Usage
  • 116 views
  • 235 downloads

An Equal-Size Hard EM Algorithm for Multi-Decoder Dialogue Generation

  • Author / Creator
    Wen, Yuqiao
  • Building intelligent open-domain dialogue systems is a long-standing goal of artificial intelligence. These systems, also known as chatbots, aim to hold conversations with humans in an open-ended fashion. However, it is well known that standard encoder-decoder dialogue systems tend to generate generic responses. A previous study hypothesizes that this phenomenon is due to the one-to-many mapping in the open-domain dialogue task, where the target distribution is multi-modal. As a result, standard cross-entropy training fails as it learns an overly smoothed function that causes the mode averaging problem.

    In this work, we address the mode averaging issue with a multi-decoder model, where each decoder can cover a subset of the modes. We treat the choice of the decoder as a latent variable and apply EM-like algorithms. However, we observe that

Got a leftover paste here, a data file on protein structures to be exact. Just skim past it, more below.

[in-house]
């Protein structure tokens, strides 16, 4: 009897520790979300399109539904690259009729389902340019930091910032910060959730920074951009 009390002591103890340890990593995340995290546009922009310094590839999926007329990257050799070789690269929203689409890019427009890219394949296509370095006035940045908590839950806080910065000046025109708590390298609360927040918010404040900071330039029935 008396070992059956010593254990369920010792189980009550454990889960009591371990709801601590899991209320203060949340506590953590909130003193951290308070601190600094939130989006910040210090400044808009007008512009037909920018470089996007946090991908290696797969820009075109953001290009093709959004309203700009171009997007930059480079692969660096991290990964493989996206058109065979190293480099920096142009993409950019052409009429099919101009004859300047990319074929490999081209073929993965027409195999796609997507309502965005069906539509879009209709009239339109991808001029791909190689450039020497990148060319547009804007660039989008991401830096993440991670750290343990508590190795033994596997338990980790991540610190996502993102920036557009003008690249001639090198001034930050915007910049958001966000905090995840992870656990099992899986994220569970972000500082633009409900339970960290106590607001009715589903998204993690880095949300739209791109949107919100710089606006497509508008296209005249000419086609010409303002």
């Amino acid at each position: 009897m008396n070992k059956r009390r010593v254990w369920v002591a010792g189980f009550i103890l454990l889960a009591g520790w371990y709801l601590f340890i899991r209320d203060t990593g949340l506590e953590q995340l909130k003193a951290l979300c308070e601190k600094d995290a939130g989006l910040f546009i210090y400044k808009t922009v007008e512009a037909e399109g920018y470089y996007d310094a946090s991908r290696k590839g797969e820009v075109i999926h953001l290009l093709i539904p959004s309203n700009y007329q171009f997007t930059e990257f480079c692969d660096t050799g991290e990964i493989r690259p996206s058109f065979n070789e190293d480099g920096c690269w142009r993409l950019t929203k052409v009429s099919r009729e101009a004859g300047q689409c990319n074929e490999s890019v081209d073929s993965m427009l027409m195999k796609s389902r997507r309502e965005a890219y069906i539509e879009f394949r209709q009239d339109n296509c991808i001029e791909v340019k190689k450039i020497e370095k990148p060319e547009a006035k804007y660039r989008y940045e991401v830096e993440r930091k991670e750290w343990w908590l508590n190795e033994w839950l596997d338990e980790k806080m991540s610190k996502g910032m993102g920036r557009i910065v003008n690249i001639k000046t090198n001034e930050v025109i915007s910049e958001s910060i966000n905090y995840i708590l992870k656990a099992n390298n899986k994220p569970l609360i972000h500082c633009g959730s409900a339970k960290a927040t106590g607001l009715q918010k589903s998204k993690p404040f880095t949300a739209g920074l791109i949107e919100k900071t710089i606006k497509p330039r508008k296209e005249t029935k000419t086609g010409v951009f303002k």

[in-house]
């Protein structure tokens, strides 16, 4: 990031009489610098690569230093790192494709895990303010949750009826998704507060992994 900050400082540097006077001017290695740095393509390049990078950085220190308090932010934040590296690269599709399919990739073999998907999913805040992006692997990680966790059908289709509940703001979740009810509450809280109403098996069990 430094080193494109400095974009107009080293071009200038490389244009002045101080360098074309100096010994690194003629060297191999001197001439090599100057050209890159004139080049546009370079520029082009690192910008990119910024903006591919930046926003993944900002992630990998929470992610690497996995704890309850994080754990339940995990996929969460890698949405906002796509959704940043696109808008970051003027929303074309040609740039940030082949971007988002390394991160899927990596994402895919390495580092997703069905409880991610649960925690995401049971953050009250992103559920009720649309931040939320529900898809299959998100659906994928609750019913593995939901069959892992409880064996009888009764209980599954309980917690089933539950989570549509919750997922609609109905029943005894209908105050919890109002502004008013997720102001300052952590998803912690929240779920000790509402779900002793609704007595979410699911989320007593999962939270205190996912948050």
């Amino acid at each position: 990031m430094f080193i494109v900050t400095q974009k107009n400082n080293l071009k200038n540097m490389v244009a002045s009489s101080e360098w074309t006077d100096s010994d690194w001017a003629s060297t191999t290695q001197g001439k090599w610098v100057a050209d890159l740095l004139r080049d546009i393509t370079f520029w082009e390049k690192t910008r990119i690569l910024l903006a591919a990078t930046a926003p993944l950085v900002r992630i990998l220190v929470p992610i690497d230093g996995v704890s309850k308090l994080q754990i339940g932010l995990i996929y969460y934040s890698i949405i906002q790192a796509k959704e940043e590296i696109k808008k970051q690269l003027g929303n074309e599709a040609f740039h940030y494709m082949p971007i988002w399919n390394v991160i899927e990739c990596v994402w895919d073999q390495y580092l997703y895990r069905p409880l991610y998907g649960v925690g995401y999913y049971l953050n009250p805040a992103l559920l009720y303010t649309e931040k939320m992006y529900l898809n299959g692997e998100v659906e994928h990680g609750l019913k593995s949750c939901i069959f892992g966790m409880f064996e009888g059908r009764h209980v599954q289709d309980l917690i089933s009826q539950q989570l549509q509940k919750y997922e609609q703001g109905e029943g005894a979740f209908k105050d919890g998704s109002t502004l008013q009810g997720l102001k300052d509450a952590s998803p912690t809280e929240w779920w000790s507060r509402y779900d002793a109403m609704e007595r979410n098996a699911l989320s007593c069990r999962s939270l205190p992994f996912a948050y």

traditional Hard-EM and Soft-EM may not perform well due to the collapse issue: the decoders fail to specialize and the multi-decoder model degenerates to a single-decoder model. To this end, we propose EqHard-EM, which is an EM variant that assigns an equal number of samples to every decoder to alleviate the collapse issue. Results show that our EqHard-EM algorithm achieves significant improvements over single-decoder models in terms of both response quality and diversity. In addition, extensive analyses show that our EqHard-EM algorithm indeed alleviates the collapse issue: different decoders are specialized and generate diverse responses.

  • Subjects / Keywords
  • Graduation date
    Fall 2022
  • Type of Item
    Thesis
  • Degree
    Master of Science
  • DOI
    https://doi.org/10.7939/r3-s3r8-b787
  • License
    This thesis is made available by the University of Alberta Library with permission of the copyright owner solely for non-commercial purposes. This thesis, or any portion thereof, may not otherwise be copied or reproduced without the written consent of the copyright owner, except to the extent permitted by Canadian copyright law.